Waste Not, Want Not

New glycerin use efforts are expected to keep pace with increased supply
By Bryan Sims | February 09, 2011

As the biodiesel industry ramps up production to help fulfill the 800-billion-gallon biomass-based diesel mandate under RFS2, efficient and cost-effective routes are underway for glycerol utilization, other than the traditional pharmaceutical and industrial routes currently being applied. Keerthi Venkataramanan, a graduate student at the University of Alabama-Huntsville’s biotechnology doctoral program, may have unlocked a novel glycerin application route for producers to tap into.


In his research, Venkataramanan used a strain of bacteria commonly found in soil, called Clostridium pasteurianum, which feeds on glycerol as its sole carbon source whereby it can biologically produce a range of useful byproducts such as butanol, 1,3 propanediol and ethanol, in addition to trace amounts of acetic and butyric acid. Venkataramanan admits he’s not the first to study glycerol conversion processes like this. Since other firms, including DuPont, have developed a proven process that produces 1,3 propanediol from glycerol using a genetically engineered strain of E. coli, Venkataramanan decided to focus on butanol extraction instead.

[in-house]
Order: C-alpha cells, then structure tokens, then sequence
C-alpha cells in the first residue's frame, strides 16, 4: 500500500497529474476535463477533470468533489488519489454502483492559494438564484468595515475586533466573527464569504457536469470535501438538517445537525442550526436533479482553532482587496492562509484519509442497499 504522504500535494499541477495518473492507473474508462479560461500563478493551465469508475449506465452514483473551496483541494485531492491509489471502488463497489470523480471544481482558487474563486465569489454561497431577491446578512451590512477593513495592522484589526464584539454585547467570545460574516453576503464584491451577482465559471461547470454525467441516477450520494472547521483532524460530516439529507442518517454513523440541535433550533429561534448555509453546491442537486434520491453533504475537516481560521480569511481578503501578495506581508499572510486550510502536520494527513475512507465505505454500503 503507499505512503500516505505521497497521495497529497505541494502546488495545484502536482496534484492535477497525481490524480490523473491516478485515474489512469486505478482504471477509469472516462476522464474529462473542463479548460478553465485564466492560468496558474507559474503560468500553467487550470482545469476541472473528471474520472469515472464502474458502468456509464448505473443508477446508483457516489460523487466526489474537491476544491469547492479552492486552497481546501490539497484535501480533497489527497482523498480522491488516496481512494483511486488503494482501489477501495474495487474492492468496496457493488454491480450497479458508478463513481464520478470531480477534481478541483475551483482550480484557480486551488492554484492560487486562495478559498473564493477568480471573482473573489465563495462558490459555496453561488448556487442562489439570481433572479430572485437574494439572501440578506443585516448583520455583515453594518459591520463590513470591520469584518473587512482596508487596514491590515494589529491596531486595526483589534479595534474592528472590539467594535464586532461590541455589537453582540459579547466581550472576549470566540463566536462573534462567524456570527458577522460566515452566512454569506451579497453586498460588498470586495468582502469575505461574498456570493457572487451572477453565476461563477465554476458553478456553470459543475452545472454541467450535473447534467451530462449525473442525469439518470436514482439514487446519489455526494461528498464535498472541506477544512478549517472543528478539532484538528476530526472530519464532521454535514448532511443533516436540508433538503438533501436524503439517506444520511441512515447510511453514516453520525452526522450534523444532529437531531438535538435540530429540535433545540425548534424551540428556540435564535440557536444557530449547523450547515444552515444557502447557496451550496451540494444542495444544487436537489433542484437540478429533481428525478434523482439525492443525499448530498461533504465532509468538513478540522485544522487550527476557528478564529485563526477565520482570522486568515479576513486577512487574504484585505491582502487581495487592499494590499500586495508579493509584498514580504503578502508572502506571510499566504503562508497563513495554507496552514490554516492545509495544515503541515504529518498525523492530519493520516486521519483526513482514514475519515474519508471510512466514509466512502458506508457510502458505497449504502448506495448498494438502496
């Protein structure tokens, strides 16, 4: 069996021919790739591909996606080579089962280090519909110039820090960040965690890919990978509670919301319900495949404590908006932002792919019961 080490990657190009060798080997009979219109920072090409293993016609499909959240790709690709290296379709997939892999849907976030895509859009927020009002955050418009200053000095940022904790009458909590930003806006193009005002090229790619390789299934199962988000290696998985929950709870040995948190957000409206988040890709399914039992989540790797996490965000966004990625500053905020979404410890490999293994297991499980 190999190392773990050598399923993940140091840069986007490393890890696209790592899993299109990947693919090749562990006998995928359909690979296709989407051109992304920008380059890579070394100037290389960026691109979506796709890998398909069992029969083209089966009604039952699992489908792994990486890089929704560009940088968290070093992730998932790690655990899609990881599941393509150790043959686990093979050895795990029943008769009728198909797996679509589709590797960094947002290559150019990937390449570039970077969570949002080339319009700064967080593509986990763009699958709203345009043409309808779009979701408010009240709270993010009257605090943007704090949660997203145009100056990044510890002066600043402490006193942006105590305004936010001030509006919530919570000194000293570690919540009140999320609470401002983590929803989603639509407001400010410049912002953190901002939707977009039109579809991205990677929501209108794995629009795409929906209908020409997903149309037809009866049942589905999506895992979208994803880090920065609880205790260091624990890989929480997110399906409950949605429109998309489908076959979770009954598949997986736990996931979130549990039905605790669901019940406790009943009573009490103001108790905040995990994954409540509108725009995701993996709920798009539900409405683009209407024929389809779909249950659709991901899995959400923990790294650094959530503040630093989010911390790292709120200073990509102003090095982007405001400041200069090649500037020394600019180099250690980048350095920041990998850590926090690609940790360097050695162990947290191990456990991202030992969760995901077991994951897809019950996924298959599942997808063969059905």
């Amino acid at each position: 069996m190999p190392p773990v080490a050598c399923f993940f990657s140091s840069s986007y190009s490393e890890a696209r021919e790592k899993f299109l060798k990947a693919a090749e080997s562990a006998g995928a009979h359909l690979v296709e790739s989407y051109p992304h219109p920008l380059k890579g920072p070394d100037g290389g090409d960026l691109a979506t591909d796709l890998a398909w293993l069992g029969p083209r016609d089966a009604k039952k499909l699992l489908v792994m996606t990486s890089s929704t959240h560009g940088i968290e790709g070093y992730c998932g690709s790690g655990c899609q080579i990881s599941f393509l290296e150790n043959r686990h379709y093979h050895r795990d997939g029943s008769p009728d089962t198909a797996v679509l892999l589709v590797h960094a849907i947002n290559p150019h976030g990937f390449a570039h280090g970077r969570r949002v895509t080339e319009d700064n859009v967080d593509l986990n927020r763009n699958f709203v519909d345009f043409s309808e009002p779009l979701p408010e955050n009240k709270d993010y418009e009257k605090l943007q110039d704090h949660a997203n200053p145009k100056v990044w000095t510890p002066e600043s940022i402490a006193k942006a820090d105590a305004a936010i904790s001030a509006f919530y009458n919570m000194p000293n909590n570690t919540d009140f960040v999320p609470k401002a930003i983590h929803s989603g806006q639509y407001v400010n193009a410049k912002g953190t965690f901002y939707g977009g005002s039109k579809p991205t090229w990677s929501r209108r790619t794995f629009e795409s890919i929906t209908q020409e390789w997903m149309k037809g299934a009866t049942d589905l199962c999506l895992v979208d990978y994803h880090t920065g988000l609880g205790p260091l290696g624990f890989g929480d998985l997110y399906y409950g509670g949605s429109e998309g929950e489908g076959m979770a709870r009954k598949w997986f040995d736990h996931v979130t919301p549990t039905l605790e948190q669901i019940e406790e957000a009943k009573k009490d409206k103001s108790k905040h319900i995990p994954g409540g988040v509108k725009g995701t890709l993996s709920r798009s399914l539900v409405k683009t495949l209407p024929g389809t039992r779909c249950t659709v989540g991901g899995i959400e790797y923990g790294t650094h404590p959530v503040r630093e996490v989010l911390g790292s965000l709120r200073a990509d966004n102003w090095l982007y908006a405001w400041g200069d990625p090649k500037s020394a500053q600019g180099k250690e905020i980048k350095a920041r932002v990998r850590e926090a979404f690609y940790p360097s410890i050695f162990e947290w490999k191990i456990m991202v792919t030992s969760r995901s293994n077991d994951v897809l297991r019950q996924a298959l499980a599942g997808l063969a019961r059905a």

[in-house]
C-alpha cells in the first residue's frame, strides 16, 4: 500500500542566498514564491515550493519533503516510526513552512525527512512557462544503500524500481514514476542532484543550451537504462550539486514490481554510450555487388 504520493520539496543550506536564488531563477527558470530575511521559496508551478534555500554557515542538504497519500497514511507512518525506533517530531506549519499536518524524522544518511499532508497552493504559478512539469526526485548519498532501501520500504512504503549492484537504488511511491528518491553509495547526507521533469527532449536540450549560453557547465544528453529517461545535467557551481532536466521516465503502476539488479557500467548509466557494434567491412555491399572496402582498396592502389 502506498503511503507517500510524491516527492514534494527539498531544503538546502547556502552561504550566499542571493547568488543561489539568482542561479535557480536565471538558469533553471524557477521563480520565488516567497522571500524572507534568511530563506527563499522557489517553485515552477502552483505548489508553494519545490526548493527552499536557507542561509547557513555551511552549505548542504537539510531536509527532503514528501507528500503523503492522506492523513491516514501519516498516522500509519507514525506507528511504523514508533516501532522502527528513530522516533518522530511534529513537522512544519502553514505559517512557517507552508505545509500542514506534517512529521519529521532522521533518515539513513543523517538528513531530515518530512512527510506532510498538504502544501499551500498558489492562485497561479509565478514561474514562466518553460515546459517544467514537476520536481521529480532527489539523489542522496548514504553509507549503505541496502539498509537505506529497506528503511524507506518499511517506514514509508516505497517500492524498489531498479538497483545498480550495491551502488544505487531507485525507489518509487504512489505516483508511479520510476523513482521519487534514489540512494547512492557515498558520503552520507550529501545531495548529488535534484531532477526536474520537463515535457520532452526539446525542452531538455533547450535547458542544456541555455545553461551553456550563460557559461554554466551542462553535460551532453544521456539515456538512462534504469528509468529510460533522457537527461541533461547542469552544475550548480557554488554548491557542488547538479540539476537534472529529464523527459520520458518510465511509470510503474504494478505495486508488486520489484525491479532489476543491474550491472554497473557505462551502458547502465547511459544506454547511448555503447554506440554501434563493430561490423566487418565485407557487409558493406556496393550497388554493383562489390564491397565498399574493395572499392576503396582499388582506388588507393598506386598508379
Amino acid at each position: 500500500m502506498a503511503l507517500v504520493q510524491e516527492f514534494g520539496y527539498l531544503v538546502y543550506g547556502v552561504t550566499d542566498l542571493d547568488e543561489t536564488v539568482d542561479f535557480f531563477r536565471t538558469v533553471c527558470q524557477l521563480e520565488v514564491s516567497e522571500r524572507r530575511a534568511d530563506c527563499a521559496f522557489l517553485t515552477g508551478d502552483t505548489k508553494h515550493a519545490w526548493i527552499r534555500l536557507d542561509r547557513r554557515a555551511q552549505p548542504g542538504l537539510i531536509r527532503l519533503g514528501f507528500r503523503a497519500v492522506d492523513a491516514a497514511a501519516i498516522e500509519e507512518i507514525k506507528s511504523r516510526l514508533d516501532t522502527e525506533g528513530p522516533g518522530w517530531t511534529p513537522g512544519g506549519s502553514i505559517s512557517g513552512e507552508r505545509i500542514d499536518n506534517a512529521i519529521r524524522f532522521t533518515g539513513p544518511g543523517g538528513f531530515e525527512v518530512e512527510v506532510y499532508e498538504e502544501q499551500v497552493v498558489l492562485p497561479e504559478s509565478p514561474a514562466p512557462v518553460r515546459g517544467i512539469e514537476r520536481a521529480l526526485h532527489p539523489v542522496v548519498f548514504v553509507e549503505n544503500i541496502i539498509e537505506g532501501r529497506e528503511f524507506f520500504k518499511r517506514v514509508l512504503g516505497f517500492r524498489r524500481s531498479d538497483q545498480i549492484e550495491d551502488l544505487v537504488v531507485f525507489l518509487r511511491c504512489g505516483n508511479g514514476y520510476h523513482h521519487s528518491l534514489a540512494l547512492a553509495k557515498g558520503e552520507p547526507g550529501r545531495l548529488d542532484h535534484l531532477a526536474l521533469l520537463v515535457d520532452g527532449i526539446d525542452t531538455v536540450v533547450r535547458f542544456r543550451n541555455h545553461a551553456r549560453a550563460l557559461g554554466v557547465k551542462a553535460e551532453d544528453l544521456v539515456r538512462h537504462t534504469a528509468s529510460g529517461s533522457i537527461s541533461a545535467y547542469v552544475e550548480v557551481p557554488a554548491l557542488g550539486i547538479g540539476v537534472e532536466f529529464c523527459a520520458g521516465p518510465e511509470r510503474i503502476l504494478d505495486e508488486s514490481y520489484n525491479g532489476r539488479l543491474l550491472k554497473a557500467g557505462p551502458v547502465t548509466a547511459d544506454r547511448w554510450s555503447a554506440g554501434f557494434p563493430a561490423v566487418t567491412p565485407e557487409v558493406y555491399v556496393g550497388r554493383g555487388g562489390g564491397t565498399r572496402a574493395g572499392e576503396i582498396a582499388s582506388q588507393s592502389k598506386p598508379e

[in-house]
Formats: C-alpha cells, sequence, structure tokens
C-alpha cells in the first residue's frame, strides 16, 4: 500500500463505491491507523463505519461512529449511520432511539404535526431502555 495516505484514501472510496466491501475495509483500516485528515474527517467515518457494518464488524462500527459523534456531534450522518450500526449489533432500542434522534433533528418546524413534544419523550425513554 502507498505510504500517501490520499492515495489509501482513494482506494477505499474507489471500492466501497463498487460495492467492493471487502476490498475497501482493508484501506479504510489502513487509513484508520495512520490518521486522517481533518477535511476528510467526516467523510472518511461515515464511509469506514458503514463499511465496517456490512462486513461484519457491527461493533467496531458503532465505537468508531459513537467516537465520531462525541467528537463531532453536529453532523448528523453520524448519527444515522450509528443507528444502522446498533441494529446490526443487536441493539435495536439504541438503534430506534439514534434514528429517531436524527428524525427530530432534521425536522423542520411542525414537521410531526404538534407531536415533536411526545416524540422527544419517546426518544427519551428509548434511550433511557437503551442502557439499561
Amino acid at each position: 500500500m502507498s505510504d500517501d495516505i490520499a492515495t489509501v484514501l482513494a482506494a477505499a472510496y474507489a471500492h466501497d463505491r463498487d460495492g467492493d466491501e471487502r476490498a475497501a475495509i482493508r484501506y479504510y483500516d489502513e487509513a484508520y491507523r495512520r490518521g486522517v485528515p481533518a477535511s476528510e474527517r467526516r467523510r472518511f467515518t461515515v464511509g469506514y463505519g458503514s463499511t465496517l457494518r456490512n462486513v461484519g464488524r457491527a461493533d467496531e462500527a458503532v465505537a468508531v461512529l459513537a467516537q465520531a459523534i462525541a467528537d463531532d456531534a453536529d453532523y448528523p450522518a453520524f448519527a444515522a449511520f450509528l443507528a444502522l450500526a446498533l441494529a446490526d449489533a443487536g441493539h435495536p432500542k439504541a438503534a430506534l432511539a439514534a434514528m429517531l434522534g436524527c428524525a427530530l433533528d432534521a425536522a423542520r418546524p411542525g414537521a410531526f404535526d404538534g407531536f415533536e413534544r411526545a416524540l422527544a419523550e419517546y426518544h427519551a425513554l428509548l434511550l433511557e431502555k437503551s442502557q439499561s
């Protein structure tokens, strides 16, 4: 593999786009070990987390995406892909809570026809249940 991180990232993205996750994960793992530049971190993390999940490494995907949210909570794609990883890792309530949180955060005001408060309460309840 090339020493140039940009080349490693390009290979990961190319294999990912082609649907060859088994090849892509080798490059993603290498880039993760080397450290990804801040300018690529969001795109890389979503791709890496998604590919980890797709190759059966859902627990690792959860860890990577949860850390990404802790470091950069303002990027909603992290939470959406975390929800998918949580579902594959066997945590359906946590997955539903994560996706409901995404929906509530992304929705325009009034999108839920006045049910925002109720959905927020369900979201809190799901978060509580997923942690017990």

“In our bacteria strain on glycerol, we can produce about 30 to 40 percent butanol and another 25 to 30 percent into chemical intermediates,” Venkataramanan tells Biodiesel Magazine. “These studies are all batch fermentations so the yield varies comparatively between each batch. The maximum we’ve got is 40 percent and the average was around 22 percent; in other words, 22 grams of butanol per 100 grams of glycerol.”


Unlike other commonly used bacteria strains, such as Citrobacter, that are highly pathogenic in nature, Clostridium bacteria is an anaerobe that is nonpathogenic, according to Venkataramanan, adding that he’s finding more productive strains that can be bioengineered.


“The bacteria make butanol to a greater extent, but at the same time there are challenges,” he says, “because butanol is toxic to the cells and any of its cell growth at higher concentrations. We’re focusing on overcoming those challenges in terms of increasing butanol yield.”


In addition to producing butanol and other biochemicals using the Clostridium bacteria, Venkataramanan adds that he’s also successfully extracted butanol from the methyl ester itself. “Blending butanol in biodiesel would actually increase the calorific—or fuel value—of biodiesel,” he says. “[A biodiesel producer] wouldn’t have to go outside the biodiesel plant to carry out the synthesis. You can integrate it into biodiesel plants so that you can blend butanol with biodiesel again.”


Venkataramanan points out another advantage of using the Clostridium bacteria. “When you scale up an anaerobic process, it’s economically favorable comparable to aerobic processes by a margin of 40 percent,” he says. “Many biodiesel companies will be restarting or contemplating restarting and that means, eventually, there will be more glycerin out there. If there’s going to be more glycerol out there and they have problems of disposing of it, you need to come up with a viable solution like a biological conversion.”

 
 
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